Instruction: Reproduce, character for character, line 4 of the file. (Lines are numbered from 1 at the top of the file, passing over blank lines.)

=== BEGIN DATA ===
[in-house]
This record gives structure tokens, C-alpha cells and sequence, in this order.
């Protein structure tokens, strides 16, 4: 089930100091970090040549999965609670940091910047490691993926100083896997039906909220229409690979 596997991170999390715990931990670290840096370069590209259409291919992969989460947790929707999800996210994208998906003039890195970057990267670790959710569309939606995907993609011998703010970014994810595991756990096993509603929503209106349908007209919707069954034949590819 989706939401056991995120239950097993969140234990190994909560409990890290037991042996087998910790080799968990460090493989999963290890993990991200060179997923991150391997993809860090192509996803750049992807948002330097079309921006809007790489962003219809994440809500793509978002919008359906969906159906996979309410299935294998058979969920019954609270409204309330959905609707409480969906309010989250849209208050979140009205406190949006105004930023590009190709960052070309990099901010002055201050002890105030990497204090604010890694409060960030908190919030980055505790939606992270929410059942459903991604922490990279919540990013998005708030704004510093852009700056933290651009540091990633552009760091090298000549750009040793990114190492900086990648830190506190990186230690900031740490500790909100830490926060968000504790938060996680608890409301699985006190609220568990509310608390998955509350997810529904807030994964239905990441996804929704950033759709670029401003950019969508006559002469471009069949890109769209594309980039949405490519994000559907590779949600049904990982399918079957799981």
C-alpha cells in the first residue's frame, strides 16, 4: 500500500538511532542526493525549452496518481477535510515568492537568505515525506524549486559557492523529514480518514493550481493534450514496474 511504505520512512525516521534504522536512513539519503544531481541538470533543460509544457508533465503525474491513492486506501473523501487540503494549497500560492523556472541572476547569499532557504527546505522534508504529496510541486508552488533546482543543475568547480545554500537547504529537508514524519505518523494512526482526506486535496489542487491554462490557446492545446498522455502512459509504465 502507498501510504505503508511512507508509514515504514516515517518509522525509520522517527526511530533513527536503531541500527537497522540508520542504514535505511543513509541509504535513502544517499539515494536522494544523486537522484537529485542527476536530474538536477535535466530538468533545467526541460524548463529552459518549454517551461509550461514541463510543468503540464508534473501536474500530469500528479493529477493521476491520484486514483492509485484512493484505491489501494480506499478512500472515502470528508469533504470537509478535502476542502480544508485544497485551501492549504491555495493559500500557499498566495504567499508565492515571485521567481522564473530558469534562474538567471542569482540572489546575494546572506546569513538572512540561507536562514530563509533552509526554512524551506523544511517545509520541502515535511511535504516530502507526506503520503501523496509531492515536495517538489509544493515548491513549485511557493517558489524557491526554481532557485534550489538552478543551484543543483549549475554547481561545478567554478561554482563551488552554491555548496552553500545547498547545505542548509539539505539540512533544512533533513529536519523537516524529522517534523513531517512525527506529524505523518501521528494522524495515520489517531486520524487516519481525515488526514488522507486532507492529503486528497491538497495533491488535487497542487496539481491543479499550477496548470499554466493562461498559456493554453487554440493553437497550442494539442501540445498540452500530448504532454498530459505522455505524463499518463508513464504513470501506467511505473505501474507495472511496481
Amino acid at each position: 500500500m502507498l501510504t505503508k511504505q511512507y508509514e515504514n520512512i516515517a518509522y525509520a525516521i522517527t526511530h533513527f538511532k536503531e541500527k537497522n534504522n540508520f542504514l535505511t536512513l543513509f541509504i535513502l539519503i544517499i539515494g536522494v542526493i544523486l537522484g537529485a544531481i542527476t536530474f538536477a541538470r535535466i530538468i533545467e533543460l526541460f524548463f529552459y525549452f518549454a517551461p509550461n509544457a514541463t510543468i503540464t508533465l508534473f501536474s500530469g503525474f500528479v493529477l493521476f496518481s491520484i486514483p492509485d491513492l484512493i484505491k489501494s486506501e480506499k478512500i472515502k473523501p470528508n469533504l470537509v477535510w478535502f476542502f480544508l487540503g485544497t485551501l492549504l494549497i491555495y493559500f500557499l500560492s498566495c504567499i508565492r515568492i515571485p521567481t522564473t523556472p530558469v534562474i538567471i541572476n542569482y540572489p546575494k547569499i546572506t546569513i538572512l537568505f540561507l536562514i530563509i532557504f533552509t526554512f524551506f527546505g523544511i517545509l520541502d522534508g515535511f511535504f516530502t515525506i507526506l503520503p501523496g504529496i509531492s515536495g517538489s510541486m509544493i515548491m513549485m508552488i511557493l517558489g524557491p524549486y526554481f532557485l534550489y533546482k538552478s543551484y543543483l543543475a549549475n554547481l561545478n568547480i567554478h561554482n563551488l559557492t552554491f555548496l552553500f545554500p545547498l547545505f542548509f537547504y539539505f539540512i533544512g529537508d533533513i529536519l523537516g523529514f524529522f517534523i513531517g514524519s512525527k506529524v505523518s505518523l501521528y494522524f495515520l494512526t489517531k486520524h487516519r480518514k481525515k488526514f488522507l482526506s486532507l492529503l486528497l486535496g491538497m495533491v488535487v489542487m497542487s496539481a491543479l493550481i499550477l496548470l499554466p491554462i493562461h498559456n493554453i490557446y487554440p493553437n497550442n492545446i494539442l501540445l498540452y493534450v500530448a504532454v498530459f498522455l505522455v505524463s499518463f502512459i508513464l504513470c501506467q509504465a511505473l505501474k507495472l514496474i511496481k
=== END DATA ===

C-alpha cells in the first residue's frame, strides 16, 4: 500500500538511532542526493525549452496518481477535510515568492537568505515525506524549486559557492523529514480518514493550481493534450514496474 511504505520512512525516521534504522536512513539519503544531481541538470533543460509544457508533465503525474491513492486506501473523501487540503494549497500560492523556472541572476547569499532557504527546505522534508504529496510541486508552488533546482543543475568547480545554500537547504529537508514524519505518523494512526482526506486535496489542487491554462490557446492545446498522455502512459509504465 502507498501510504505503508511512507508509514515504514516515517518509522525509520522517527526511530533513527536503531541500527537497522540508520542504514535505511543513509541509504535513502544517499539515494536522494544523486537522484537529485542527476536530474538536477535535466530538468533545467526541460524548463529552459518549454517551461509550461514541463510543468503540464508534473501536474500530469500528479493529477493521476491520484486514483492509485484512493484505491489501494480506499478512500472515502470528508469533504470537509478535502476542502480544508485544497485551501492549504491555495493559500500557499498566495504567499508565492515571485521567481522564473530558469534562474538567471542569482540572489546575494546572506546569513538572512540561507536562514530563509533552509526554512524551506523544511517545509520541502515535511511535504516530502507526506503520503501523496509531492515536495517538489509544493515548491513549485511557493517558489524557491526554481532557485534550489538552478543551484543543483549549475554547481561545478567554478561554482563551488552554491555548496552553500545547498547545505542548509539539505539540512533544512533533513529536519523537516524529522517534523513531517512525527506529524505523518501521528494522524495515520489517531486520524487516519481525515488526514488522507486532507492529503486528497491538497495533491488535487497542487496539481491543479499550477496548470499554466493562461498559456493554453487554440493553437497550442494539442501540445498540452500530448504532454498530459505522455505524463499518463508513464504513470501506467511505473505501474507495472511496481